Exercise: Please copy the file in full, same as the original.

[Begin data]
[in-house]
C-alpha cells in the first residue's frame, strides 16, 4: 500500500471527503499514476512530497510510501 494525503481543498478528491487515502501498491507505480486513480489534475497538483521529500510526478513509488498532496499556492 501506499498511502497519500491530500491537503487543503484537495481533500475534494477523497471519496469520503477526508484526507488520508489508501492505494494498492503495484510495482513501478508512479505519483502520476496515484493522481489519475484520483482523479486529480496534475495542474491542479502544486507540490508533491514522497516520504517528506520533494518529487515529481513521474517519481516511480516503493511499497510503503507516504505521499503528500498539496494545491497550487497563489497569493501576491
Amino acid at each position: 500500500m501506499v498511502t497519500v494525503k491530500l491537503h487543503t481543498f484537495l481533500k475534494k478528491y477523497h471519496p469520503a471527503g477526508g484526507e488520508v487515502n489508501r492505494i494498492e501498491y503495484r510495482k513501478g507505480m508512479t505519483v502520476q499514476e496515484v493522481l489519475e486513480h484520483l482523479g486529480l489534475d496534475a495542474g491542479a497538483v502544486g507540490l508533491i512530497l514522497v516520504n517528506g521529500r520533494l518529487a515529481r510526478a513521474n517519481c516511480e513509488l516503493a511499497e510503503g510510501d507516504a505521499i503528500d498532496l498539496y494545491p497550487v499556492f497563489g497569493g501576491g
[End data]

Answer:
[in-house]
C-alpha cells in the first residue's frame, strides 16, 4: 500500500471527503499514476512530497510510501 494525503481543498478528491487515502501498491507505480486513480489534475497538483521529500510526478513509488498532496499556492 501506499498511502497519500491530500491537503487543503484537495481533500475534494477523497471519496469520503477526508484526507488520508489508501492505494494498492503495484510495482513501478508512479505519483502520476496515484493522481489519475484520483482523479486529480496534475495542474491542479502544486507540490508533491514522497516520504517528506520533494518529487515529481513521474517519481516511480516503493511499497510503503507516504505521499503528500498539496494545491497550487497563489497569493501576491
Amino acid at each position: 500500500m501506499v498511502t497519500v494525503k491530500l491537503h487543503t481543498f484537495l481533500k475534494k478528491y477523497h471519496p469520503a471527503g477526508g484526507e488520508v487515502n489508501r492505494i494498492e501498491y503495484r510495482k513501478g507505480m508512479t505519483v502520476q499514476e496515484v493522481l489519475e486513480h484520483l482523479g486529480l489534475d496534475a495542474g491542479a497538483v502544486g507540490l508533491i512530497l514522497v516520504n517528506g521529500r520533494l518529487a515529481r510526478a513521474n517519481c516511480e513509488l516503493a511499497e510503503g510510501d507516504a505521499i503528500d498532496l498539496y494545491p497550487v499556492f497563489g497569493g501576491g